Cost-effective 1 mm2 miniature camera with customizable wafer-level optics for endoscopy and novel medical imaging devices.
Complete teardown with:
- Analysis of the camera module structure, including CIS, WLP and WLO.
- Detailed optical and SEM photos.
- Precise measurements.
- Supply chain evaluation.
- Manufacturing cost analysis.
- Estimated selling price.
- Technology comparisons to Omnivision’s OVM6948 and Nemotek’s wafer-level camera.
The global single-use endoscopes and endoscopy capsule market was valued in 2020 at $1.4B with an expected compound annual growth rate of 20% over the next seven years according to Yole Développement’s report Status of Medical Imaging Equipment and Detectors 2020. This growth is driven by superior sterility compared to reusable endoscopic equipment, freedom from maintenance and reprocessing costs, and innovative new technologies. As a leader in wafer-level optics (WLO) and tiny cameras, ams is well positioned to service this market. Perhaps their most iconic product in this space is the NanEye miniature camera.
This full reverse-costing study was conducted to provide insights into the technology, process flow, manufacturing cost and selling price of the NanEye. The NanEye can be ordered with a variety of possible configurations. In this study, we look at the configuration with the RGB sensor and minimum necessary optical complexity.
To achieve an exceedingly small size and minimal cost, the NanEye relegates memory and image processing functionality off-chip and uses low-voltage differential signaling to stream image data at 38 Mbps. The NanEye includes a wafer-level packaged (WLP) 1 x 1 mm2 249 x 250-pixel front-side illuminated CMOS image sensor designed by AWAIBA (acquired by ams in 2015) and WLO technology developed by Heptagon (acquired by ams in 2016). Through-silicon via technology connects the sensor to the 4-pad solder-masked ball grid array package on the backside, facilitating integration into novel imaging products. The camera can be ordered with several preset optical configurations with an F-stop range of F2.4 – 6.0 and a field of view (FOV) range of 90° – 160°. The version analyzed in this report has an F-stop of F#4.0 and FOV of 120°.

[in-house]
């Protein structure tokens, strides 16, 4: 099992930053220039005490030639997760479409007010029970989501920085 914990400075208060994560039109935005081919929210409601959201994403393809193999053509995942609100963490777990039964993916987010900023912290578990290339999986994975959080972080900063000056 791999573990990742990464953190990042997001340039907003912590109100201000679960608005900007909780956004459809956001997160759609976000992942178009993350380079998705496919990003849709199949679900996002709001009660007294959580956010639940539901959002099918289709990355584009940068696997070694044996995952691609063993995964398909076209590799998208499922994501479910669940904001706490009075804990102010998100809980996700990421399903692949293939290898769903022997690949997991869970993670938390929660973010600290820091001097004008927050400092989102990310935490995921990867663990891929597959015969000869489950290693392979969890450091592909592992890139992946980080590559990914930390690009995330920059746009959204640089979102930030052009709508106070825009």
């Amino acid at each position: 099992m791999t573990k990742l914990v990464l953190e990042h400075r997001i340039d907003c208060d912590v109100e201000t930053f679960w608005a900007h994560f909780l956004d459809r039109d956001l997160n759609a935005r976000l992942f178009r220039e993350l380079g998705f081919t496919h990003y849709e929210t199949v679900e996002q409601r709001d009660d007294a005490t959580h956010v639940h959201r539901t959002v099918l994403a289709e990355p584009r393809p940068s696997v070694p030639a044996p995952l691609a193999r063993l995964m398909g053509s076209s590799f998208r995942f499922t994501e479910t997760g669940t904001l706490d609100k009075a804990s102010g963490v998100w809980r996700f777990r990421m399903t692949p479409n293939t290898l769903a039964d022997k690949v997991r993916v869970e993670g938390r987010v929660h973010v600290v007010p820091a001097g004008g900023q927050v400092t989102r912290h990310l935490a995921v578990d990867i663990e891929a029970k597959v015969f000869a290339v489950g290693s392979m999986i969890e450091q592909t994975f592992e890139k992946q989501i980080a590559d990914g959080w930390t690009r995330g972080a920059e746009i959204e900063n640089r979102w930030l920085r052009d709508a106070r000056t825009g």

This report divides the technology and cost analysis into three parts: the CMOS image sensor, WLP, and WLO. For each there is a complete physical analysis, manufacturing hypothesis, and costing estimate. Also included is a comparison of the NanEye with Omnivision’s OVM6948 CameraCubeChip and Nemotek’s wafer-level camera.
Table of Contents
Company Profile & Market
- NanEye Datasheet
- Summary of the Physical Analysis
- NanEye Camera and Demo Kit
- Camera Module
- Overview and dimensions
- CMOS Image Sensor
- Overview and dimensions
Manufacturing Process Flow
- Global Overview
- CMOS Image Sensor – Front-End Process & Fabrication Unit
- Wafer-Level Packaging – Process Flow & Fabrication Unit
- Wafer-Level Optics – Process Flow & Fabrication Unit
- Summary of the Cost Analysis
- Yield Explanations and Hypotheses
- CIS Wafer Cost
- Pixel array
- Color filter and AR coating
- Wafer-Level Package – Wafer Cost
- Wafer-Level Optics – Wafer Cost
- NanEye Camera Cost
- Cost Comparison
Selling Price Analysis
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Market & Technology
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